KIRKLAND, WASH. — I would like to respond to the young Mr. Michael Fitzpatrick's letter "Young plumber is unlicensed and proud of it" in your July issue (pg. 31).
It is quite obvious that for an 18-year-old Mr. Fitzpatrick is very knowledgeable about the plumbing, heating and cooling industry. It sounds to me that both he and his father are very adept at their trade, have good ethics and exhibit good craftsmanship.
All of us know of licensed contractors in the industry whose work does not reflect the high level of craftsman-ship that most of us strive for. However, I'm quite surprised that Mr. Fitzpatrick would be proud to be unlicensed. He even states that his company stays out of areas where a license is required. I would think just the opposite would be true — that with his knowledge, craftsmanship and ethics, Mr. Fitzpatrick would be eager to become a licensed contractor. This would allow him to work anywhere without the worry of staying out of a licensed area.
I will not try to make excuses for the licensed contractor who did the work Michael described in his letter. We have all seen those who make the dollar more important than the job to be done, even in a $1 million home. However, those individuals and their work ethics are not indicative of the majority of professional contractors in our trade.
I wonder if Michael or his father would go to an unlicensed doctor who has had no formal continuing education for the last 10 or 15 years? We in the plumbing trade are professionals, dealing with the potable water and sanitary systems that the public depends on.
In my travels this year as president of the Plumbing-Heating-Cooling Contractors - National Association, I find that the one major issue that keeps coming up is state licensing and continuing education for those areas that do not already have it. It is true that some cities or counties do have some sort of mandatory licensing or continuing education units, but these are sometimes not required statewide. Some have no licensing, permitting or inspection required as long as you are some distance outside the city. Is this good for the public? At PHCC we strive to improve our industry by providing the knowledge, craftsmanship and ethics to be successful in business. This is done through seminars and meetings for our contractor members. We have also started a clearinghouse of information for states seeking statewide licensing.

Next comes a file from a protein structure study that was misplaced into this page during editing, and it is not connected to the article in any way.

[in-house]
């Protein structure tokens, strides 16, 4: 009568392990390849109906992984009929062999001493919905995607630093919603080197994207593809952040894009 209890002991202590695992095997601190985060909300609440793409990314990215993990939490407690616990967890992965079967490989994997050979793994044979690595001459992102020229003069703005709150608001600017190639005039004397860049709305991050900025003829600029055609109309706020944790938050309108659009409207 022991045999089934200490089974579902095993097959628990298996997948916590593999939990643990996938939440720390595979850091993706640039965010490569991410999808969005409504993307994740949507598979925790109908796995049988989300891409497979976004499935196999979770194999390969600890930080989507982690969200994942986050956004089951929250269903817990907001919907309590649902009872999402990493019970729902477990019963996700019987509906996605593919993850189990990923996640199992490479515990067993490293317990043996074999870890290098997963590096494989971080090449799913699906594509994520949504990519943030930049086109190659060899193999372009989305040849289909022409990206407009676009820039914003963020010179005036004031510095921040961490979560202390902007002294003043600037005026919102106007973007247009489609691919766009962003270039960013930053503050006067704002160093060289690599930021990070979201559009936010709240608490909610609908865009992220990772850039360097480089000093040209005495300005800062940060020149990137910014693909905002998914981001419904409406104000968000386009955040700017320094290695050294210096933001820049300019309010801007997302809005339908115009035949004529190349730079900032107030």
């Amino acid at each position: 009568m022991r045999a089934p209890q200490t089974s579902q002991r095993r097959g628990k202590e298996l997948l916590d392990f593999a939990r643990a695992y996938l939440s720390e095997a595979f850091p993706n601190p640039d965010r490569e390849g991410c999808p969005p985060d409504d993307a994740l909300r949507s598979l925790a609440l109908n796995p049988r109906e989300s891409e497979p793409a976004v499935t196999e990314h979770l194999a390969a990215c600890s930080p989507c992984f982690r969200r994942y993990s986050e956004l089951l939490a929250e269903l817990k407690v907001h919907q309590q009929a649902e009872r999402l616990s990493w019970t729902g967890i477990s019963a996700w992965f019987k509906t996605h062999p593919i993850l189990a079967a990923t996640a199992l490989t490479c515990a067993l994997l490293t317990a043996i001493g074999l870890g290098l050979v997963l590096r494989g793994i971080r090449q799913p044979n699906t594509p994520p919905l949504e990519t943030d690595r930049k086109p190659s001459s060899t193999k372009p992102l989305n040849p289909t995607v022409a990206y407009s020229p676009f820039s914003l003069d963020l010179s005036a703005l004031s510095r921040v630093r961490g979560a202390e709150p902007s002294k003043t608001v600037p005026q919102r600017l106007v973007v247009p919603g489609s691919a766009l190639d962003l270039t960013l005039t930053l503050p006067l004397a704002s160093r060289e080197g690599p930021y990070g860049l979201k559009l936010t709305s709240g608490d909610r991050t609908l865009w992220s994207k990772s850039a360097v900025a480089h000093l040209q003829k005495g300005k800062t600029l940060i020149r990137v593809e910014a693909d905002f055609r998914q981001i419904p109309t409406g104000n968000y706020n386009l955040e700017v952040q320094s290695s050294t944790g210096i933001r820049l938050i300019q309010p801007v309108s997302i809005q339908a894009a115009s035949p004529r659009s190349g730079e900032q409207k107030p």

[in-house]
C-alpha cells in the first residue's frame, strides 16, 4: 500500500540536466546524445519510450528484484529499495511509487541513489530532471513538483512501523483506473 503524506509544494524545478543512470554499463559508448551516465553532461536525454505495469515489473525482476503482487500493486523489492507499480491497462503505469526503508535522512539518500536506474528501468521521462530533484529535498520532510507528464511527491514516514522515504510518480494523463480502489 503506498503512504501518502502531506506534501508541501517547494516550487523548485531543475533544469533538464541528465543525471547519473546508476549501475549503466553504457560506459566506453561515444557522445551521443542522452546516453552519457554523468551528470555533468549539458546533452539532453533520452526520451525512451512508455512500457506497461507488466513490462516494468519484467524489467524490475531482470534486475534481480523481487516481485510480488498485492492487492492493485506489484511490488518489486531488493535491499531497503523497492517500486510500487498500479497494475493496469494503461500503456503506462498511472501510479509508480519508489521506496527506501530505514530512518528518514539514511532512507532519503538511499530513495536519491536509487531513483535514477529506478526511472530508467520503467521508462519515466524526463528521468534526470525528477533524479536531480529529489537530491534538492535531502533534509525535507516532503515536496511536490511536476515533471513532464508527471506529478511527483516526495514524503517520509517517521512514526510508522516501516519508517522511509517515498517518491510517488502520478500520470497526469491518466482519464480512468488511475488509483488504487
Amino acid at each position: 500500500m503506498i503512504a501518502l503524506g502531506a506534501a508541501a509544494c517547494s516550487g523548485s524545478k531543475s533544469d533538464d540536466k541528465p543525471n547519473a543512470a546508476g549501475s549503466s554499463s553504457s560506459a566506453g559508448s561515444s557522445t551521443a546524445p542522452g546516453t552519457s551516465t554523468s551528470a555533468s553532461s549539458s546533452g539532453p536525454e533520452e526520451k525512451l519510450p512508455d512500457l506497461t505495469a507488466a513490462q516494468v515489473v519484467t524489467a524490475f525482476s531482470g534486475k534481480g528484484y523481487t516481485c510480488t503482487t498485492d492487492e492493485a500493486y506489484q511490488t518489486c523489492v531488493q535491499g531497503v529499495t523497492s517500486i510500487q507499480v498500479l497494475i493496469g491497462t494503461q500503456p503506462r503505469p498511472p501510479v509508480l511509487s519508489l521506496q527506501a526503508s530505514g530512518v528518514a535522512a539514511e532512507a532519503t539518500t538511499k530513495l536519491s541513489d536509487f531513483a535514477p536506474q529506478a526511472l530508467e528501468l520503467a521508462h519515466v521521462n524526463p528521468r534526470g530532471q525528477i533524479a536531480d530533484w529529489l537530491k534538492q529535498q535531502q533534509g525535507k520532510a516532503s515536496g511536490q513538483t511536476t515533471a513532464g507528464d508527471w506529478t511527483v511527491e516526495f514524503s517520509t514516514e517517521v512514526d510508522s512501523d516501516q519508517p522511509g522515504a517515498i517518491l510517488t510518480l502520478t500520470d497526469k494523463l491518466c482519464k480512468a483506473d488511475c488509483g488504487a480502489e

I can understand both Michael and his Dad's frustration with having to come in and pick up after someone. I would encourage them to join PHCC, get involved and to be part of the solution. There is no doubt they are a first-class operation. They would also be at home with our enhanced service group, Quality Service Contractors. Should they join PHCC, I will personally pay their registration fee to their first QSC meeting.